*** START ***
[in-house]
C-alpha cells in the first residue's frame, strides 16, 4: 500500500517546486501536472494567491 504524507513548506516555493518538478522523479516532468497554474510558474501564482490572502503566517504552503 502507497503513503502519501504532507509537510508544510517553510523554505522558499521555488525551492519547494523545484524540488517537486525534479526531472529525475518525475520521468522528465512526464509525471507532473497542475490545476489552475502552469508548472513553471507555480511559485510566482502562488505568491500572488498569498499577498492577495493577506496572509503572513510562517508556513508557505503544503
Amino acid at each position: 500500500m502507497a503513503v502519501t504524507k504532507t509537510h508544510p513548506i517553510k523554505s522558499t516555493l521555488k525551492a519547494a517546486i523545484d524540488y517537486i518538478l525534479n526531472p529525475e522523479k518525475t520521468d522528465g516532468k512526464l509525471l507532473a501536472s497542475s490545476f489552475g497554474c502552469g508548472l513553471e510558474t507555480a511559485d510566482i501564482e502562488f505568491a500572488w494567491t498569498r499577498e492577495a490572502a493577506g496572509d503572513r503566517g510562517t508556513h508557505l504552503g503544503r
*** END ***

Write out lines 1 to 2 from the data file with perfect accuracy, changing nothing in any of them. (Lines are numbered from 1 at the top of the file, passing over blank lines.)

[in-house]
C-alpha cells in the first residue's frame, strides 16, 4: 500500500517546486501536472494567491 504524507513548506516555493518538478522523479516532468497554474510558474501564482490572502503566517504552503 502507497503513503502519501504532507509537510508544510517553510523554505522558499521555488525551492519547494523545484524540488517537486525534479526531472529525475518525475520521468522528465512526464509525471507532473497542475490545476489552475502552469508548472513553471507555480511559485510566482502562488505568491500572488498569498499577498492577495493577506496572509503572513510562517508556513508557505503544503